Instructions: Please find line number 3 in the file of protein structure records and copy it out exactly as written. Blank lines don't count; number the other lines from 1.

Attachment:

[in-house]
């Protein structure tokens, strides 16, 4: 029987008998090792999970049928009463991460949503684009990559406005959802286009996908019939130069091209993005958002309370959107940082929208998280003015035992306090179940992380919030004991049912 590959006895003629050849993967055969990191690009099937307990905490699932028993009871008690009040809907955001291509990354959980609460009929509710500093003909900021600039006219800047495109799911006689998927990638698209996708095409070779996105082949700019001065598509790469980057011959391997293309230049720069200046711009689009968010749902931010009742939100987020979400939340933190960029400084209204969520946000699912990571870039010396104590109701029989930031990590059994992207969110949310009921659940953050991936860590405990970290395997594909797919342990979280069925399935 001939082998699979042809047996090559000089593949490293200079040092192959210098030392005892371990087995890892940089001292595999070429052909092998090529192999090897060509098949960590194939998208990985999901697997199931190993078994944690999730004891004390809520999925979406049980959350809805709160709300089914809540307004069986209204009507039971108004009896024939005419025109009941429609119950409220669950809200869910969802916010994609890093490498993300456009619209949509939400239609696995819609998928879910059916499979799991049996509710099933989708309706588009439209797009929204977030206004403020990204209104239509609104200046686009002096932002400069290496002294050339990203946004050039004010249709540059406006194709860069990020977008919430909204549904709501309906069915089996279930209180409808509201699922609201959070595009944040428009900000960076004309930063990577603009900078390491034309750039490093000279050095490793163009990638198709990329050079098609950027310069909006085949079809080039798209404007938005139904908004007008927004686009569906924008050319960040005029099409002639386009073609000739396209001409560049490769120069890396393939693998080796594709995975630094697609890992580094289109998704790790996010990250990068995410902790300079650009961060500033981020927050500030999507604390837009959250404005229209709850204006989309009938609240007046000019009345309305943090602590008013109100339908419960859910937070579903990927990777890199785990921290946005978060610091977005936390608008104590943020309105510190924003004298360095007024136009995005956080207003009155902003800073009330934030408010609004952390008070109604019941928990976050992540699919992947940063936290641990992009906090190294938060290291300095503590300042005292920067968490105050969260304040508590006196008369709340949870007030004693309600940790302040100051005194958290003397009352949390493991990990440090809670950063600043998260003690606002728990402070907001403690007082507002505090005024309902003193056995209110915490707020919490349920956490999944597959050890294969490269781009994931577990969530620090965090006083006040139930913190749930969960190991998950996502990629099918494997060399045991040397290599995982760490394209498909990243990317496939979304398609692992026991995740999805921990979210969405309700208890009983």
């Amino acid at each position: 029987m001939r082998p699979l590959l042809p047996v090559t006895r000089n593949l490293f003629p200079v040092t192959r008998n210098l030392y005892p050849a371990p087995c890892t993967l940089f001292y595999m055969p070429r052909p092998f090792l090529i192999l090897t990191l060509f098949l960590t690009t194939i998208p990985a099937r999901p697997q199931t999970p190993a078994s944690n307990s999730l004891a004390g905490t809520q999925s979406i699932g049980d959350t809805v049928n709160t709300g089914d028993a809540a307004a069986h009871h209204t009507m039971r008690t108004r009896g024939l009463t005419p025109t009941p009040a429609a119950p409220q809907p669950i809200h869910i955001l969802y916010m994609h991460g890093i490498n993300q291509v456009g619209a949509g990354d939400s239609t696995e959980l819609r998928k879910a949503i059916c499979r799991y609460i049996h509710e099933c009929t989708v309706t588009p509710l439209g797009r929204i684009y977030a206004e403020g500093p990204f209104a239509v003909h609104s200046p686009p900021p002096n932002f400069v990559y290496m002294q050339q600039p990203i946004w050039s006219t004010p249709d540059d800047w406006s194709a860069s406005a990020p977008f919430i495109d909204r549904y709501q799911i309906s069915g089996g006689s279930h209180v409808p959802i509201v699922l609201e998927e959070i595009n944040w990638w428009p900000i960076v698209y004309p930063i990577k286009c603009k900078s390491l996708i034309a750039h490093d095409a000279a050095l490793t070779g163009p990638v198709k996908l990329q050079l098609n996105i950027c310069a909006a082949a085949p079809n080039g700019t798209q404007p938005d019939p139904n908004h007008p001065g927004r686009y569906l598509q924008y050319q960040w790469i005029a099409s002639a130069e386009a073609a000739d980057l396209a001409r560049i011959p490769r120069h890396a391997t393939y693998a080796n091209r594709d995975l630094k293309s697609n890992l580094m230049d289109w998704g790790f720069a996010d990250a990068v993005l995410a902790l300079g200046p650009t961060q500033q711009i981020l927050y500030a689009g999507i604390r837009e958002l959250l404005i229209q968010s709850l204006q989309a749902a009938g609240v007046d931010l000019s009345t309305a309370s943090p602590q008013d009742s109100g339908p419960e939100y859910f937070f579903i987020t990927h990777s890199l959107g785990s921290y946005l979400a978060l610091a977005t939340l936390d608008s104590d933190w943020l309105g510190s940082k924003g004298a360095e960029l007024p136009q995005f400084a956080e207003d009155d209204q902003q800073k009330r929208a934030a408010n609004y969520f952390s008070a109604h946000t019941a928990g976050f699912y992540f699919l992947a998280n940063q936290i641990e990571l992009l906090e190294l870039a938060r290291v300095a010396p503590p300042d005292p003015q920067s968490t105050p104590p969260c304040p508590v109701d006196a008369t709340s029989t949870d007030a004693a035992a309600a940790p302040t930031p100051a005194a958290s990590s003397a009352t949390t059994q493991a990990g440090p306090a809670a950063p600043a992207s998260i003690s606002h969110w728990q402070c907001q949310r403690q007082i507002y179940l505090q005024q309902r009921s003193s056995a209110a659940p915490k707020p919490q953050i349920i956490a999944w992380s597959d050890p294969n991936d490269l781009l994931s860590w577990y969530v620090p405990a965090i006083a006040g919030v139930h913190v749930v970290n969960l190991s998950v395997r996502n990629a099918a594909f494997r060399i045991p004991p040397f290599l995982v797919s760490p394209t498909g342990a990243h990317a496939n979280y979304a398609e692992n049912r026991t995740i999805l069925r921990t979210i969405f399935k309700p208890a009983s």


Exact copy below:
């Amino acid at each position: 029987m001939r082998p699979l590959l042809p047996v090559t006895r000089n593949l490293f003629p200079v040092t192959r008998n210098l030392y005892p050849a371990p087995c890892t993967l940089f001292y595999m055969p070429r052909p092998f090792l090529i192999l090897t990191l060509f098949l960590t690009t194939i998208p990985a099937r999901p697997q199931t999970p190993a078994s944690n307990s999730l004891a004390g905490t809520q999925s979406i699932g049980d959350t809805v049928n709160t709300g089914d028993a809540a307004a069986h009871h209204t009507m039971r008690t108004r009896g024939l009463t005419p025109t009941p009040a429609a119950p409220q809907p669950i809200h869910i955001l969802y916010m994609h991460g890093i490498n993300q291509v456009g619209a949509g990354d939400s239609t696995e959980l819609r998928k879910a949503i059916c499979r799991y609460i049996h509710e099933c009929t989708v309706t588009p509710l439209g797009r929204i684009y977030a206004e403020g500093p990204f209104a239509v003909h609104s200046p686009p900021p002096n932002f400069v990559y290496m002294q050339q600039p990203i946004w050039s006219t004010p249709d540059d800047w406006s194709a860069s406005a990020p977008f919430i495109d909204r549904y709501q799911i309906s069915g089996g006689s279930h209180v409808p959802i509201v699922l609201e998927e959070i595009n944040w990638w428009p900000i960076v698209y004309p930063i990577k286009c603009k900078s390491l996708i034309a750039h490093d095409a000279a050095l490793t070779g163009p990638v198709k996908l990329q050079l098609n996105i950027c310069a909006a082949a085949p079809n080039g700019t798209q404007p938005d019939p139904n908004h007008p001065g927004r686009y569906l598509q924008y050319q960040w790469i005029a099409s002639a130069e386009a073609a000739d980057l396209a001409r560049i011959p490769r120069h890396a391997t393939y693998a080796n091209r594709d995975l630094k293309s697609n890992l580094m230049d289109w998704g790790f720069a996010d990250a990068v993005l995410a902790l300079g200046p650009t961060q500033q711009i981020l927050y500030a689009g999507i604390r837009e958002l959250l404005i229209q968010s709850l204006q989309a749902a009938g609240v007046d931010l000019s009345t309305a309370s943090p602590q008013d009742s109100g339908p419960e939100y859910f937070f579903i987020t990927h990777s890199l959107g785990s921290y946005l979400a978060l610091a977005t939340l936390d608008s104590d933190w943020l309105g510190s940082k924003g004298a360095e960029l007024p136009q995005f400084a956080e207003d009155d209204q902003q800073k009330r929208a934030a408010n609004y969520f952390s008070a109604h946000t019941a928990g976050f699912y992540f699919l992947a998280n940063q936290i641990e990571l992009l906090e190294l870039a938060r290291v300095a010396p503590p300042d005292p003015q920067s968490t105050p104590p969260c304040p508590v109701d006196a008369t709340s029989t949870d007030a004693a035992a309600a940790p302040t930031p100051a005194a958290s990590s003397a009352t949390t059994q493991a990990g440090p306090a809670a950063p600043a992207s998260i003690s606002h969110w728990q402070c907001q949310r403690q007082i507002y179940l505090q005024q309902r009921s003193s056995a209110a659940p915490k707020p919490q953050i349920i956490a999944w992380s597959d050890p294969n991936d490269l781009l994931s860590w577990y969530v620090p405990a965090i006083a006040g919030v139930h913190v749930v970290n969960l190991s998950v395997r996502n990629a099918a594909f494997r060399i045991p004991p040397f290599l995982v797919s760490p394209t498909g342990a990243h990317a496939n979280y979304a398609e692992n049912r026991t995740i999805l069925r921990t979210i969405f399935k309700p208890a009983s």